Earlier this week, George Zimmerman was acquitted for murdering Trayvon Martin in Florida. In the time between then and now I've run the gamut of emotional responses, starting with anger and outrage, and coming to a point of depression and disappointment. I realized that I could not be a reporter in this case, as the very personal nature of it would color my writing. So a week's gone by and now I'm in a clearer head space. While it may not be as newsworthy as it was a week ago, it's time to weigh in on this subject.
The question, however, is which take is the right way to go?
I could rant on (and on and on) about the fact every argument in the American judicial system is based on precedent, and the fact that Mr. Zimmerman decided to profile an unarmed Black kid, initiate a confrontation, pick a fight, lose the fight and shoot the kid makes that sequence of events okay legally. When this happens again (and make no mistake, as Americans we are nothing if not repetitive of our mistakes), defense can now point to this as legal precedent. There has been somewhat paranoid talk of it being open season on young Black males, but with this legal precedent the argument seems a bit less irrational. This is concerning to me because, well, I'm told I'm huge and there seems to be an overabundance of dark alleyways in this country.
But that's not the tack I'm taking.
I can comment on how unevenly the "Stand Your Ground" law has been applied in Florida as a Black woman fending off her abusive husband and didn't hurt or kill anyone in the act has been sentenced to 20 years in prison while Mr. Zimmerman goes free. The best case scenario in any personal defense legislation is that the conflict is defused with minimal injury and no loss of life, and yet Marissa Thompson is going to spend the next 20 years in prison. George Zimmerman will not see another day behind bars.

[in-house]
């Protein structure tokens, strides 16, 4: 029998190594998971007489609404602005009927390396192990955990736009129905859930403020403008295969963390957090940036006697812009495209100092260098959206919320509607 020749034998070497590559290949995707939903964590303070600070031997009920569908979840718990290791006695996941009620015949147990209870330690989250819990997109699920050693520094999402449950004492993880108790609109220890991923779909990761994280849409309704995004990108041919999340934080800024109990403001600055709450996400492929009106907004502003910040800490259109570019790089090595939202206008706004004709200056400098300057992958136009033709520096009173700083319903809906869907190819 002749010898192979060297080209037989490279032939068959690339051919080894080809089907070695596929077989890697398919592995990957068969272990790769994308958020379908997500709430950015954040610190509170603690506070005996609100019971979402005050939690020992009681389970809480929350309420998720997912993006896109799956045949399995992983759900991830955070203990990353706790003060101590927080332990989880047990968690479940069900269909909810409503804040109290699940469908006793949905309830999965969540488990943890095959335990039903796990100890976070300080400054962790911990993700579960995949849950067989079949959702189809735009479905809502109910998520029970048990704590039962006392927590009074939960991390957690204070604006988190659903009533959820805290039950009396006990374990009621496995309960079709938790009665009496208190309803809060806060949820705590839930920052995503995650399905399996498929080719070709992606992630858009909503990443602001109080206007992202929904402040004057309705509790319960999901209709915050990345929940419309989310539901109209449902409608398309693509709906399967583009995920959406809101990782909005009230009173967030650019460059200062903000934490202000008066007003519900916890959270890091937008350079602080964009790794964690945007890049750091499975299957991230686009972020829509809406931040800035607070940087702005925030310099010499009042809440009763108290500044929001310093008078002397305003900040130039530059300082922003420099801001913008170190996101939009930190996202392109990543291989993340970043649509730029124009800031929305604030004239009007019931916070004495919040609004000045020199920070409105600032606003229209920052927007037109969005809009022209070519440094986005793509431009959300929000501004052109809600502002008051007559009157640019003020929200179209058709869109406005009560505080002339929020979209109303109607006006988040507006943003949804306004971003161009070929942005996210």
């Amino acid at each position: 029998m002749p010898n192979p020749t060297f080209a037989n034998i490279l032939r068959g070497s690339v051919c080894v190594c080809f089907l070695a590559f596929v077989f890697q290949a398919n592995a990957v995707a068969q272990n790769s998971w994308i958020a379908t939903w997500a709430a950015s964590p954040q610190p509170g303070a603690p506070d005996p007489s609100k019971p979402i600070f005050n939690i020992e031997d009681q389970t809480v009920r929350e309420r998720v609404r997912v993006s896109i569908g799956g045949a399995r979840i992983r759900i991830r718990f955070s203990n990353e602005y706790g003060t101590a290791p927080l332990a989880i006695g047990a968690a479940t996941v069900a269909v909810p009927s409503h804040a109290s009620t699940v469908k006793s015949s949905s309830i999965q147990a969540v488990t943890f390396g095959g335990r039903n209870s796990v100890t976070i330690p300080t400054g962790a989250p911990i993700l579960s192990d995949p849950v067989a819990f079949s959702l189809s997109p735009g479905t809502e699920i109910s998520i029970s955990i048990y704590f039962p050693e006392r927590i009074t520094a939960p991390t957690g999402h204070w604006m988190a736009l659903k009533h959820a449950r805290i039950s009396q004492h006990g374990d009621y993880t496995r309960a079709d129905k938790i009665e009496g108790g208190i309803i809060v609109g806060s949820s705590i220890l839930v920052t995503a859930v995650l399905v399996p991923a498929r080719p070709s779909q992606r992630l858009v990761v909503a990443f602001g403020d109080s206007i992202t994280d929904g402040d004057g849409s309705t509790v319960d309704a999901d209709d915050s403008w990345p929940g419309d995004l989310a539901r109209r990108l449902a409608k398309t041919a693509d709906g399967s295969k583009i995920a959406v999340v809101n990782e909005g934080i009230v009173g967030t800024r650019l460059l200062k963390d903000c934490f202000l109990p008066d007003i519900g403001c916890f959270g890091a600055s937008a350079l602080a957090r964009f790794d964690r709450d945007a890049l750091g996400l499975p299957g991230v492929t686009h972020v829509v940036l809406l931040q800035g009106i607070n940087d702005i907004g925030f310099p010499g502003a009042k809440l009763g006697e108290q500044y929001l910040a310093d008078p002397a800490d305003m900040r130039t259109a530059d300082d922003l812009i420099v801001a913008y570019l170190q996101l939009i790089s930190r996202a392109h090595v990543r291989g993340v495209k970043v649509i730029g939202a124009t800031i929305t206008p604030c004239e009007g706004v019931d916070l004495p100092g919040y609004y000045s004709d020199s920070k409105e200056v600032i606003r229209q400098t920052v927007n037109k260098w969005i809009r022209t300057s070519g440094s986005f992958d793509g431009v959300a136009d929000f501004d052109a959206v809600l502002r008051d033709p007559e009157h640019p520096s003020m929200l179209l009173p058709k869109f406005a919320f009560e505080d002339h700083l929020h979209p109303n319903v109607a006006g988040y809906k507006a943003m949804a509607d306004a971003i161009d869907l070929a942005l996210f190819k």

But I'm not going there either.
In the week since the Trayvon Martin verdict, protests and rallies have sparked bot pro and anti George Zimmerman. The thing I'm going to say is that George Zimmerman is not a cause. Neither is Trayvon Martin. They are people. One a terribly misguided individual who felt empowered by a stupid law, another a terribly unfortunate young man who died for what amounted to a questionable wardrobe choice in a strange neighborhood. They are not causes. They are not to be supported or decried. They are the obvious representation of a very broken system in which we categorize and classify based solely on preconceived notions on what a criminal looks like. The real debate worth having is about the concept of a fair and impartial jury, especially when jury for a big case has been inundated with media information by the time they are called that they have opinions already formed. The debate worth having is in how we grant the 15 minutes of fame on someone who has to remain anonymous for talking about why she made a decision on the value of one man's life over another.
But like you, I'm tired. This whole thing has been exhausting. And all I want to do is turn the page, change the channel and get some rest.